to die. So It is important to take note parents concern, as the consequences of parental fear will lead to repetitive
temperature measurements (25% measured five times per day or more), sleeping in
the same room (24%) and 13% remained awake at night (Van Stuijvenberg, M., et al, 1999). This may cause severe impairment to the family daily life.

In
a study by (Huang, M.C., et al, 2002), data shows fewer than
5% tried to protect the child on a soft and safe surface during the initial
febrile seizure occurrence. On the other hand, 53% shook and try to wake the
convulsing child, 35% tried to insert something into the child’s mouth and more than 85% of the parents rushed the
child to a hospital or clinic. Arousing a convulsing child and putting
something in their mouth is a widespread misconception that we commonly see
here in Malaysia. They also have the fear that this seizure might turn into
epilepsy. So patient education and reassurance is important in our management
plan. They need advices on the common nature of
febrile seizures, the rare association with epilepsy, and reassurance that the
tendency diminishes with age as the brain matures (Patel, N., et al, 2015)

Parent’s
education is significant as it will improves parent’s confidence and their capability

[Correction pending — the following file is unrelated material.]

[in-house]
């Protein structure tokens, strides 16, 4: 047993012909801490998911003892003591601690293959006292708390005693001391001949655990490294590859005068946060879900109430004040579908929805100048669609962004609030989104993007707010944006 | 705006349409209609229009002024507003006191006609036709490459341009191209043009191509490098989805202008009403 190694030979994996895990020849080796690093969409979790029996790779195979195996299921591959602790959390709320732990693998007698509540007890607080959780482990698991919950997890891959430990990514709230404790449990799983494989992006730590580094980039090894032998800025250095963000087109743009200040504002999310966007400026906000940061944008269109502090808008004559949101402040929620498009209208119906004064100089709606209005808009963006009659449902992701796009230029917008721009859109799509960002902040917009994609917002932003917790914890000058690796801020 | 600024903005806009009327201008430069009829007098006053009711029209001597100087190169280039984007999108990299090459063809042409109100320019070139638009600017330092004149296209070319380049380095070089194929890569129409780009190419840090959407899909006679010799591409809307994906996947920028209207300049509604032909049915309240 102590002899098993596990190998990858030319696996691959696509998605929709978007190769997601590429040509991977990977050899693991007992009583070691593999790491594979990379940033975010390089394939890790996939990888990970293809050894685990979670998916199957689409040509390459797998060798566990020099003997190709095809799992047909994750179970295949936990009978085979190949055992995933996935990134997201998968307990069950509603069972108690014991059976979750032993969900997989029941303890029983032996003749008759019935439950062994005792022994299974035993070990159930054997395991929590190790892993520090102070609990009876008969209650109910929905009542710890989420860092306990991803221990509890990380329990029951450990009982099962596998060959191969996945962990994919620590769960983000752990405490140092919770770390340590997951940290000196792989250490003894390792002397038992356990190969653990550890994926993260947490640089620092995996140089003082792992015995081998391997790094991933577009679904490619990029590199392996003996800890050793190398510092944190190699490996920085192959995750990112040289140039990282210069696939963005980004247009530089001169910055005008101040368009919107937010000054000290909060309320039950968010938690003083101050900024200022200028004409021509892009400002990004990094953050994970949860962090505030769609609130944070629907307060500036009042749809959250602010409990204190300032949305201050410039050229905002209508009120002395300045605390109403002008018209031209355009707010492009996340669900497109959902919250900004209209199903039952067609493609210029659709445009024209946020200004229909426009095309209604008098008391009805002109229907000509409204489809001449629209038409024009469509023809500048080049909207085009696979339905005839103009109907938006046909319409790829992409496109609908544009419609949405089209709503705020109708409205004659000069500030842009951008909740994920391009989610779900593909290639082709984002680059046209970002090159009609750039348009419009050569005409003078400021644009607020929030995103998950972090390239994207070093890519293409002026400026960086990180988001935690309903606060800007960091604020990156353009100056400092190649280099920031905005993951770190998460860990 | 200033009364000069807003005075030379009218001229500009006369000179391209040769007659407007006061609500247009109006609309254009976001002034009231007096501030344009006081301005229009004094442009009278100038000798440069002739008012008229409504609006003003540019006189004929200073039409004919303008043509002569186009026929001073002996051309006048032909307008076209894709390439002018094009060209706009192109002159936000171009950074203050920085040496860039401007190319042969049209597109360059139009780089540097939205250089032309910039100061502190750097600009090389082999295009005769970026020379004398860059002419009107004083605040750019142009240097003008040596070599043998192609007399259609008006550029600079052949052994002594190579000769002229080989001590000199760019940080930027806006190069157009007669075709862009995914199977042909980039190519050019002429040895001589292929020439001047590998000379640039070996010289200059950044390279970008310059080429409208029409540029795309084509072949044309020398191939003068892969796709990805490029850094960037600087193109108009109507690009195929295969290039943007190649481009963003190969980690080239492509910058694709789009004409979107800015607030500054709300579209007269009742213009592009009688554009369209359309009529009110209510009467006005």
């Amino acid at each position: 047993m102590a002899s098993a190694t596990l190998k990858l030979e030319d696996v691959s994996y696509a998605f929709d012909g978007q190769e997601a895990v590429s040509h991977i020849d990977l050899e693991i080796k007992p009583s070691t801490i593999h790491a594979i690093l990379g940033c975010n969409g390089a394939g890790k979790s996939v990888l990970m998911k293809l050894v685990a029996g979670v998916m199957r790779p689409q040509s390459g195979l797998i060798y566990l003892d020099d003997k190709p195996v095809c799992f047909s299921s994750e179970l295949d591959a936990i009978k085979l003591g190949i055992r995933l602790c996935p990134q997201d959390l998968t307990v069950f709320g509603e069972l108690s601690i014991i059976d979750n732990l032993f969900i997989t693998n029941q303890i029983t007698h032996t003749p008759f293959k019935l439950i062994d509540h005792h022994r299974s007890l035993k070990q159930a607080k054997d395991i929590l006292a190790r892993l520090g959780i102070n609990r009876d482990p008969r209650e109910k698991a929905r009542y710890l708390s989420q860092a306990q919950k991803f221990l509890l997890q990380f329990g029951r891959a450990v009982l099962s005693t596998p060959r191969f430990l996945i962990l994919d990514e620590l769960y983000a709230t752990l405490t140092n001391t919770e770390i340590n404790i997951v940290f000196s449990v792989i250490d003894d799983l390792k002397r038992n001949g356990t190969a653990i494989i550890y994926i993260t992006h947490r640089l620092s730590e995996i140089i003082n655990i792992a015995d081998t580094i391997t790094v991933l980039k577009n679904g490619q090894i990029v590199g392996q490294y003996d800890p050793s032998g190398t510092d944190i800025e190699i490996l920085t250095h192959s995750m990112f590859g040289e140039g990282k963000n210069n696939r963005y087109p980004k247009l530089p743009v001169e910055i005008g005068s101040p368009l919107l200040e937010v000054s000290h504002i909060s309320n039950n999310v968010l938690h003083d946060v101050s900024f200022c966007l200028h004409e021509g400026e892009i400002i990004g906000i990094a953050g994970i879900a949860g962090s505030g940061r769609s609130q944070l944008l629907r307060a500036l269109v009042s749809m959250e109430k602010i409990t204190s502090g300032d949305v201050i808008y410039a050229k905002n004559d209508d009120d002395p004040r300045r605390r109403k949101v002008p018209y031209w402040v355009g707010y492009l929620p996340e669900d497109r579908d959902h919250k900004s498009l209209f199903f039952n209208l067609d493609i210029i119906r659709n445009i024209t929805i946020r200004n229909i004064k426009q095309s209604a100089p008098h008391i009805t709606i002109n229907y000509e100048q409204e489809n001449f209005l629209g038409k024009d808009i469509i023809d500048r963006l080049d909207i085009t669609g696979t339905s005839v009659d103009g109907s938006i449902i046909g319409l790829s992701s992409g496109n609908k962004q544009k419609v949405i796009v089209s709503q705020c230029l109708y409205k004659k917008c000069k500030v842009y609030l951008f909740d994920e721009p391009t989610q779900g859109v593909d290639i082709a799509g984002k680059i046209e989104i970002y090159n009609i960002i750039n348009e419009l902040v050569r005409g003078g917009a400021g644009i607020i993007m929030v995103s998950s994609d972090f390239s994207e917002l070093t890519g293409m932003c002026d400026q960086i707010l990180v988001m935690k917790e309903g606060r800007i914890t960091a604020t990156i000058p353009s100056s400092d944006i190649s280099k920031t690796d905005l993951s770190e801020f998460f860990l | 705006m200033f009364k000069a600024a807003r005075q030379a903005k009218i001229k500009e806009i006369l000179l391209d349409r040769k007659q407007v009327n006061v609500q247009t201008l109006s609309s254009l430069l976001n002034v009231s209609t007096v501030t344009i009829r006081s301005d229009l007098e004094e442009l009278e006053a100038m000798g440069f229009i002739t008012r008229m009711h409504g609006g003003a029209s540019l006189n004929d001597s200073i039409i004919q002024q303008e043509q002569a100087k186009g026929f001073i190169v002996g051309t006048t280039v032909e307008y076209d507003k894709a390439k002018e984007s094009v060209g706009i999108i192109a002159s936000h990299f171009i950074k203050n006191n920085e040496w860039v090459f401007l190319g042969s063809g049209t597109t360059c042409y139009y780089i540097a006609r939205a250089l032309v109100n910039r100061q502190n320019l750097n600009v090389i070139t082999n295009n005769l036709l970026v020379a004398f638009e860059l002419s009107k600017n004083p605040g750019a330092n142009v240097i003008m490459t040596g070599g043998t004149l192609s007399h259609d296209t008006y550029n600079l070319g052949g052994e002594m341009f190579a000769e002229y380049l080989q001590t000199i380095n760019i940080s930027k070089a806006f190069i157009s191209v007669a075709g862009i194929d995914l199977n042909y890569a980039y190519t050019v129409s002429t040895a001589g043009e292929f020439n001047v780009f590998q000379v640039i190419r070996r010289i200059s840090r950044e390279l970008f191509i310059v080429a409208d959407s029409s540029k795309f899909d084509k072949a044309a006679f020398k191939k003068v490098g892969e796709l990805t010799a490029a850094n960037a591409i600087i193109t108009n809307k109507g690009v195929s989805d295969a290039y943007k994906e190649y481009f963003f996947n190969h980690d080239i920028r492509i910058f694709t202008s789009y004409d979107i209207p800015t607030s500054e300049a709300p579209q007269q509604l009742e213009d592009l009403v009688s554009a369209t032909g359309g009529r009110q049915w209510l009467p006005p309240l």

to manage seizure at home. It is best achieved by verbal counselling including explaining possible event that will
happen, recommended first aid during
attack and emotional support, rather than only mailed pamphlet. (Huang,
M.C., et al, 2002).

Parents
also should be warned on the possibility of recurrence. Recurrence is common in
those who present with complex febrile seizure (93%)
as compared to simple febrile seizure (67%). It is also increase in those who
have a family history of febrile seizure (35%)
or epilepsy (13%), those that had febrile seizure within 24 hours of onset of
fever (70%) and parental consanguinity (22.2%) (Rane, M., et al, 2015). Similarly, (Jamal, M.M. and Ahmed, W., 2015) study shows
that those who have a mild rise in body temperature at the onset of
seizure, younger age at first occurrence, onset of seizure within 6 hours of fever
and those have atypical presentation will have higher chance of recurrence.
Another risk factor proposed for recurrence is febrile status epilepticus on
first occurrence (Hesdorffer, D.C., et al, 2016).

If
recurrence occurs first aid measures advices that can be given to parents, is
first to remain calm and note the onset of the seizure and the character of it.
It helps to loosen the child’s clothing especially around the neck. Then place
the child in a left lateral position with the head lower than the body. Parents
can wipe any vomit or secretion from the mouth however do not put anything inside
the mouth as this can lead to injury. Also avoid from giving any fluid or drug
orally. Parents need to stay near the child to protect the child during seizure
and comfort the child when seizure is over.

Febrile seizure is
a common case in the ward. In paediatrics we not only want to manage the
disease itself but we aim to manage the patient as a whole. Parents play an
important role in helping us in treating the patient. So parent’s education and
proper explanation is important in making sure that the child get the optimal
care that the parents can give with our help.